The production and application of carbon nanomaterials from high alkali silicate herbaceous biomass.


School of Chemistry and Chemical Engineering, Queen's University Belfast, Belfast, BT9 5AG, Northern Ireland, UK. [Email]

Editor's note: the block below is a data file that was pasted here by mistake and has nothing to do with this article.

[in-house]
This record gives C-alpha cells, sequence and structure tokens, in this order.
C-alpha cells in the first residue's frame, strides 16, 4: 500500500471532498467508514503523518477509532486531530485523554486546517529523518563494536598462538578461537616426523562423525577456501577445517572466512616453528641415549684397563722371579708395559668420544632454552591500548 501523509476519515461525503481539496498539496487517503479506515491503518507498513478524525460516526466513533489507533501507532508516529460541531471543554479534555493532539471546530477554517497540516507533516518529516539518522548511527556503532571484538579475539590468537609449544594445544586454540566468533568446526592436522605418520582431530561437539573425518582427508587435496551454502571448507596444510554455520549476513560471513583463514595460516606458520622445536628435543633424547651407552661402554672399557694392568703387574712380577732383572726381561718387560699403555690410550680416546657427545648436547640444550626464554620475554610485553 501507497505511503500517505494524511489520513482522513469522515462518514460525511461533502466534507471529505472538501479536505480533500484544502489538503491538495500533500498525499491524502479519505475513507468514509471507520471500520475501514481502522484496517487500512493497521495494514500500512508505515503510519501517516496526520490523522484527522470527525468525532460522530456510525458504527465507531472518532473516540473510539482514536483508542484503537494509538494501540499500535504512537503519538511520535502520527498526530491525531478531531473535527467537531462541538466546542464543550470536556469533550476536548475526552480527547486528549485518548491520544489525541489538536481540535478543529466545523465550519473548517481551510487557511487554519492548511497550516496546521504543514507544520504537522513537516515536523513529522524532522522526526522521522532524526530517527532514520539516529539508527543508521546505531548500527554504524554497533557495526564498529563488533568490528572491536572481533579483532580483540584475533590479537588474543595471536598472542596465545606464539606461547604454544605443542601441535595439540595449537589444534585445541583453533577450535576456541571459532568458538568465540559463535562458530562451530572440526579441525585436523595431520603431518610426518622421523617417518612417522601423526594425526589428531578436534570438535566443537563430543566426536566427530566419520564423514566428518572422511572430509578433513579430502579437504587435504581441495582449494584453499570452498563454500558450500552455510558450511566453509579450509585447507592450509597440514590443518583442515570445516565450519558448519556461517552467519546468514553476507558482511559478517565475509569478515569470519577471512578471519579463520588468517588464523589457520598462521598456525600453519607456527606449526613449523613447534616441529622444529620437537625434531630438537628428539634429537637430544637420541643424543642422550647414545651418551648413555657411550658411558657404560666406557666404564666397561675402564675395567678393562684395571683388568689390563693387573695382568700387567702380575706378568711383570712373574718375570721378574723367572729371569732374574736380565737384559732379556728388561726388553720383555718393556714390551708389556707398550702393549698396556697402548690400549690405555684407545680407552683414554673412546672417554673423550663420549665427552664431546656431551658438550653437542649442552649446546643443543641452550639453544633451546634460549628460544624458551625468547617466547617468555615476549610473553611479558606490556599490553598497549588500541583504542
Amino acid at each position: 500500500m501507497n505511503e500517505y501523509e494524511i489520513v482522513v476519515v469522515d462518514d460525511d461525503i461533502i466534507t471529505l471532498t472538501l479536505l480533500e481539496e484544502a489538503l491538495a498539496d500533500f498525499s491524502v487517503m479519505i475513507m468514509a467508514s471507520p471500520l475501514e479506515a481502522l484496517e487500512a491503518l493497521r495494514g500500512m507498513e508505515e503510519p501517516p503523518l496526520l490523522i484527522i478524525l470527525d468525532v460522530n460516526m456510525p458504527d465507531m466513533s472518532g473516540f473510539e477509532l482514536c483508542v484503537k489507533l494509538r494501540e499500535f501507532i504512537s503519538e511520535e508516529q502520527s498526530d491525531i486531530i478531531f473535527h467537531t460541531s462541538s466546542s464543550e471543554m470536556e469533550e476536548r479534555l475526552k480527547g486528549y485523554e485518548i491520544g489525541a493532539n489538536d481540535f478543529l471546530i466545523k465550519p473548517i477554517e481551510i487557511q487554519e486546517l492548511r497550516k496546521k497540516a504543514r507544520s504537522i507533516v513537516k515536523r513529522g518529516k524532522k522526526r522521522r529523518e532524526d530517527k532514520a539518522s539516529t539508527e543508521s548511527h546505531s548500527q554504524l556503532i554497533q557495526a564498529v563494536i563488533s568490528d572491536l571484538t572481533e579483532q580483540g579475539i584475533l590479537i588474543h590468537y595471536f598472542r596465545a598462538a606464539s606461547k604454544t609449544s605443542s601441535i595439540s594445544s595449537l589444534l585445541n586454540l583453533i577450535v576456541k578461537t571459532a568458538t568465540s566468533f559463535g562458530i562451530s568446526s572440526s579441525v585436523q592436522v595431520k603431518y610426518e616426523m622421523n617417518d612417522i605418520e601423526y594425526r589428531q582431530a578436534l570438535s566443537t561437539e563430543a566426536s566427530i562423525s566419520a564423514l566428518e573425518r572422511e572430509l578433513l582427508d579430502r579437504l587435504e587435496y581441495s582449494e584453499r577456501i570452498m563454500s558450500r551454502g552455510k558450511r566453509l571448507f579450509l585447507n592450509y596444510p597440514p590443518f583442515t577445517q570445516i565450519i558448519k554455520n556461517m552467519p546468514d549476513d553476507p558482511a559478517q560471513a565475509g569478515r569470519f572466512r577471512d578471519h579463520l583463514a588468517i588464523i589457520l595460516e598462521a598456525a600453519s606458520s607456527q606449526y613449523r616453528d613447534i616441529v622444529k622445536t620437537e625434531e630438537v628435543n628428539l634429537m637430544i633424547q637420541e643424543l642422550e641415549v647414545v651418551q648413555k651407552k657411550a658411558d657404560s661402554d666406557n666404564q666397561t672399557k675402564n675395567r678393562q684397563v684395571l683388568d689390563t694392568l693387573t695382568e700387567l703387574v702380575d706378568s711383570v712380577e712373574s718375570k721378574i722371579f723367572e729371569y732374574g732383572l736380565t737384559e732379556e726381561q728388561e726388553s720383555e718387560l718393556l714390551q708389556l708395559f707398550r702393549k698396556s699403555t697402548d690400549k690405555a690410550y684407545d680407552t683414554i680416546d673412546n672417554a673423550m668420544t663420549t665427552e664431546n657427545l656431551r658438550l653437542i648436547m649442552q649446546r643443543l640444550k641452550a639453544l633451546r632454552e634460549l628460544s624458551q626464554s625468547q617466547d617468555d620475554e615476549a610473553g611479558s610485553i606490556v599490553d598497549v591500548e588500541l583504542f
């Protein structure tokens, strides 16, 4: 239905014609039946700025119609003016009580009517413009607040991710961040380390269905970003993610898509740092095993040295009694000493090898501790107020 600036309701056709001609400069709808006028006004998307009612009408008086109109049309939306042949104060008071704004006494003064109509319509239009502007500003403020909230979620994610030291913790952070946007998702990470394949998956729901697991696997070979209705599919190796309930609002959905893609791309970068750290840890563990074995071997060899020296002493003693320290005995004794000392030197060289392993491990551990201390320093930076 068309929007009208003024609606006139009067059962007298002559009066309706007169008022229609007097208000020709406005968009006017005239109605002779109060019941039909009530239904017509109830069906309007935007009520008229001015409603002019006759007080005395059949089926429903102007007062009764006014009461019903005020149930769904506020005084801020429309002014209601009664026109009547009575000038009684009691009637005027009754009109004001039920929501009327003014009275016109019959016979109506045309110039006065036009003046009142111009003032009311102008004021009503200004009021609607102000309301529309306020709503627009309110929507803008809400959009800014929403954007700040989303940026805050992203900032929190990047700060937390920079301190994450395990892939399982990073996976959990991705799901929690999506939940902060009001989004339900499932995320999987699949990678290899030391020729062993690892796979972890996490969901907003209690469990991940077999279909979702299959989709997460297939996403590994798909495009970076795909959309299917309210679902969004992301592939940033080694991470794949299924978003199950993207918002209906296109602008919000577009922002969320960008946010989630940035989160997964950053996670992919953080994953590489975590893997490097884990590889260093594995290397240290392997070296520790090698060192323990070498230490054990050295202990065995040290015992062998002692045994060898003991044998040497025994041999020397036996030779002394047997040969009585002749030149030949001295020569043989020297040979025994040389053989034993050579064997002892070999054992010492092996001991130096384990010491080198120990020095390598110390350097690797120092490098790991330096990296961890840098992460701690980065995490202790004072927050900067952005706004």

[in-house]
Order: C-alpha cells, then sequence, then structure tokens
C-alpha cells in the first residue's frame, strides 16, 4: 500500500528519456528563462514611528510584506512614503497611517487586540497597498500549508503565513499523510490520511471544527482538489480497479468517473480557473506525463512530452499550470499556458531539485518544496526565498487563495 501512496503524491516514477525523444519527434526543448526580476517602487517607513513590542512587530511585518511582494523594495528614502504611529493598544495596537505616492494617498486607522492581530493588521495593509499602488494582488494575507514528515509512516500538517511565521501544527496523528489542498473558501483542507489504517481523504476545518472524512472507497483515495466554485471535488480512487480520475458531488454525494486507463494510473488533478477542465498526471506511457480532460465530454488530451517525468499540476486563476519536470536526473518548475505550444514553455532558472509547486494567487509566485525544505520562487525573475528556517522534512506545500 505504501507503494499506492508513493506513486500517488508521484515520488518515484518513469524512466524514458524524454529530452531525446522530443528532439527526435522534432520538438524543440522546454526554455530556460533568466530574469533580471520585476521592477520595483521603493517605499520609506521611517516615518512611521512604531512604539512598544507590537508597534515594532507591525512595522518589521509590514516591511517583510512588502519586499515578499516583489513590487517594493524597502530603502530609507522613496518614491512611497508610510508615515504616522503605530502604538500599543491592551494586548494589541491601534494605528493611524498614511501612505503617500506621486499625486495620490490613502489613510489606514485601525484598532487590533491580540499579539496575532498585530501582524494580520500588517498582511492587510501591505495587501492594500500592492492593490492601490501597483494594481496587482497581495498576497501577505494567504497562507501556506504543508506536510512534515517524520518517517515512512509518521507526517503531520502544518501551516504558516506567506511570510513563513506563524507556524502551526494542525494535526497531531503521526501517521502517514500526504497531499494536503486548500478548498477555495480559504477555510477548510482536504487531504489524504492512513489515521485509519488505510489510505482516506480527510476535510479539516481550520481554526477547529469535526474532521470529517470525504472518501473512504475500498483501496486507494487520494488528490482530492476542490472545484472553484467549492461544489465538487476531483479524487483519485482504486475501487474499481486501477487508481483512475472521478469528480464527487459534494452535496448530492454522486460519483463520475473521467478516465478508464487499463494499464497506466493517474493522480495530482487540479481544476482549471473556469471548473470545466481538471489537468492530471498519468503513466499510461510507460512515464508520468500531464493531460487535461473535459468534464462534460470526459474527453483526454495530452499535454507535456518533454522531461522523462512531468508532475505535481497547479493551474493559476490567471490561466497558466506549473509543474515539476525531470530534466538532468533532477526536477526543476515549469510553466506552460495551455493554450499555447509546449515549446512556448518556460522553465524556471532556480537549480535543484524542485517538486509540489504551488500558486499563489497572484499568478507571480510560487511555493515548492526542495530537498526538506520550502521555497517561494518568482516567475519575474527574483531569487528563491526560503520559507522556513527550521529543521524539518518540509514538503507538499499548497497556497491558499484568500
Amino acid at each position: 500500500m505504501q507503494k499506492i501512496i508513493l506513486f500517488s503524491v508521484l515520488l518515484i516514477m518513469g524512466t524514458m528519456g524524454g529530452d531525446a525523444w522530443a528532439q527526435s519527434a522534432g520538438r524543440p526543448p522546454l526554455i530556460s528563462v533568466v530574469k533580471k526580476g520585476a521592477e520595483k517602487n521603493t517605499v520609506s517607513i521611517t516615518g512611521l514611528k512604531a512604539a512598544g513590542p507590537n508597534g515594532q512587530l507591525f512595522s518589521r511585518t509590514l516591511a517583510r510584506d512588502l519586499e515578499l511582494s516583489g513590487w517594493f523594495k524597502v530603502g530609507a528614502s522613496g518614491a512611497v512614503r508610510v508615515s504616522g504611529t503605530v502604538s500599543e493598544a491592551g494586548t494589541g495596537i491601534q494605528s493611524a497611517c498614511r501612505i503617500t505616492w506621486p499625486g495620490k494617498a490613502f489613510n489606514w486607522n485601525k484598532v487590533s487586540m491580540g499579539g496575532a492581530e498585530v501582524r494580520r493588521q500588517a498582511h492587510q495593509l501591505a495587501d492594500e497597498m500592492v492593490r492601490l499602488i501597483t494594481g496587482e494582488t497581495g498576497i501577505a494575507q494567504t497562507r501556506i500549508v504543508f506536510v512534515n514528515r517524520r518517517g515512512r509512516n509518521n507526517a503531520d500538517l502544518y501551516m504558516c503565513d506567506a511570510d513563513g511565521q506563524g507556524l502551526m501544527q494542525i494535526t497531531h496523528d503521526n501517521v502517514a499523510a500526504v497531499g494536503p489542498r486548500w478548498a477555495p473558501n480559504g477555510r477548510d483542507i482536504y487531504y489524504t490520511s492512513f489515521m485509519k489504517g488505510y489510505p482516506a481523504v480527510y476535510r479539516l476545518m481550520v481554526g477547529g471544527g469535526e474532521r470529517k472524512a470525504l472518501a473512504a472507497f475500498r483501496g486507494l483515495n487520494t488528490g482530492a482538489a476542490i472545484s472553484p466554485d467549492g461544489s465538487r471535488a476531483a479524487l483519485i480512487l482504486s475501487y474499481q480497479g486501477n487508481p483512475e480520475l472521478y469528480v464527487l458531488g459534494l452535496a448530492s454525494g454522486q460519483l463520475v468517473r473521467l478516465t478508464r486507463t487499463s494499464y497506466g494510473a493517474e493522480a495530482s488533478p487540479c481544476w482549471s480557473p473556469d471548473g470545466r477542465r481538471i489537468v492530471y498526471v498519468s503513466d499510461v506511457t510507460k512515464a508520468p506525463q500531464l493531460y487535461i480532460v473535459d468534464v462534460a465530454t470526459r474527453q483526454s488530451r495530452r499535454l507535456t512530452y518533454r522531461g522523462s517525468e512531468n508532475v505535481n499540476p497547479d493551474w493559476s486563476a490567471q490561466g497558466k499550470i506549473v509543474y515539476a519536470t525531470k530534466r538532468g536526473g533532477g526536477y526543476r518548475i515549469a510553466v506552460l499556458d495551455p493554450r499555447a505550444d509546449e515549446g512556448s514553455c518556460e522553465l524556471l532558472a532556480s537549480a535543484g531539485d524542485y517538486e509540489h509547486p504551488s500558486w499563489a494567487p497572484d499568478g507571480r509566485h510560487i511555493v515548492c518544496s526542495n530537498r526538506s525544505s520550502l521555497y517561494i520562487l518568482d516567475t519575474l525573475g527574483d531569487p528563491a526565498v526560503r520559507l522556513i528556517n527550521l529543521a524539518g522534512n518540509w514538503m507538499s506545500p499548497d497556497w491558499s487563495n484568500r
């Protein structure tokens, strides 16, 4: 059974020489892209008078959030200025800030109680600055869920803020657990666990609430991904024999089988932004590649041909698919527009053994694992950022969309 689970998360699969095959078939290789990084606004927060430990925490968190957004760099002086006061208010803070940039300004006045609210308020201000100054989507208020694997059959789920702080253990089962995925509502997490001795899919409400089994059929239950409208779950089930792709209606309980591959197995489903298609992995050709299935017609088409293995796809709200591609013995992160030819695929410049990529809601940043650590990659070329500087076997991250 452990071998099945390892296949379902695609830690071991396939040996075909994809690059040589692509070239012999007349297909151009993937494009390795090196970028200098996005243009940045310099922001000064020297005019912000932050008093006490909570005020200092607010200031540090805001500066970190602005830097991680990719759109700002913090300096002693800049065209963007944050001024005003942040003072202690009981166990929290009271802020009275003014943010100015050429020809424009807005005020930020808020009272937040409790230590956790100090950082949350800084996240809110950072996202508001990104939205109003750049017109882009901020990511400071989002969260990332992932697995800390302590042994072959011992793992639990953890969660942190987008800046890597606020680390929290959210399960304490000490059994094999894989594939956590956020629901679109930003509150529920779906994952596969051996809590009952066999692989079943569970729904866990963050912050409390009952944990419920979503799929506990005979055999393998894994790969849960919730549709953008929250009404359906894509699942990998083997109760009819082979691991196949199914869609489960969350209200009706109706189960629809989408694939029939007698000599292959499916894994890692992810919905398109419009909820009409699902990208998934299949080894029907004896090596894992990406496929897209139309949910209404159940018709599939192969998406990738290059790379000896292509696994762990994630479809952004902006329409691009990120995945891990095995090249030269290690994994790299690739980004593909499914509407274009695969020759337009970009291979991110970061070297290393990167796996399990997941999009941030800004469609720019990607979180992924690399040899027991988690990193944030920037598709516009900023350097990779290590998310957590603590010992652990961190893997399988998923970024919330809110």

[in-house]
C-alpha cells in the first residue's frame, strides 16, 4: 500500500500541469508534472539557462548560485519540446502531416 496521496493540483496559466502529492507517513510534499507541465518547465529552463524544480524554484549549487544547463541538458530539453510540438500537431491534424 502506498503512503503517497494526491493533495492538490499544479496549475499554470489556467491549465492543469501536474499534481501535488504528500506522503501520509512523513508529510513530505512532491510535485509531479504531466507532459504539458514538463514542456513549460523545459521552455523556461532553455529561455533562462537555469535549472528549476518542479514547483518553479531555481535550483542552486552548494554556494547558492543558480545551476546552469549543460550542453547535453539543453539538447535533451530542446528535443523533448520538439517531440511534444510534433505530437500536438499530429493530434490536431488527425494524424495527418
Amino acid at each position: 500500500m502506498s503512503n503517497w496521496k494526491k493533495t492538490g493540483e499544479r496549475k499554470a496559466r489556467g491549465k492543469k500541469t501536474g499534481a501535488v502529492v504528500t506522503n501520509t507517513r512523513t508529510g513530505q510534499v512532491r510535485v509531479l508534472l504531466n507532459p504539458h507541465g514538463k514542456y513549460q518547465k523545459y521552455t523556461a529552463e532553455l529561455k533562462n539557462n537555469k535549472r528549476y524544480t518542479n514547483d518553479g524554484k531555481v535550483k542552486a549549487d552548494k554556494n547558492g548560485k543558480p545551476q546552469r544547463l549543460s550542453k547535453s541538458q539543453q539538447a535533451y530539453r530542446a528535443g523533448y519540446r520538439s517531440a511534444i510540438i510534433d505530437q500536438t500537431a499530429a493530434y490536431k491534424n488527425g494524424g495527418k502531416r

Herein, value-added materials such as activated carbon and carbon nanotubes were synthesized from low-value Miscanthus × giganteus lignocellulosic biomass. A significant drawback of using Miscanthus in an energy application is the melting during the combustion due to its high alkali silicate content. An application of an alternative approach was proposed herein for synthesis of activated carbon from Miscanthus × giganteus, where the produced activated carbon possessed a high surface area and pore volume of 0.92 cm3.g-1 after two activation steps using phosphoric acid and potassium hydroxide. The SBET of the raw biomass, after first activation and second activation methods showed 17, 1142 and 1368 m2.g-1, respectively. Transforming this otherwise waste material into a useful product where its material properties can be utilized is an example of promoting the circular economy by valorising waste lignocellulosic biomass to widely sought-after high surface area activated carbon and subsequently, unconventional multi-walled carbon nanotubes. This was achieved when the activated carbon produced was mixed with nitrogen-based material and iron precursor, where it produced hydrophilic multi-wall carbon nanotubes with a contact angle of θ = 9.88°, compared to the raw biomass. synthesised materials were tested in heavy metal removal tests using a lead solution, where the maximum lead absorption was observed for sample AC-K, with a 90% removal capacity after the first hour of testing. The synthesis of these up-cycled materials can have potential opportunities in the areas of wastewater treatment or other activated carbon/carbon nanotube end uses with a rapid cycle time.

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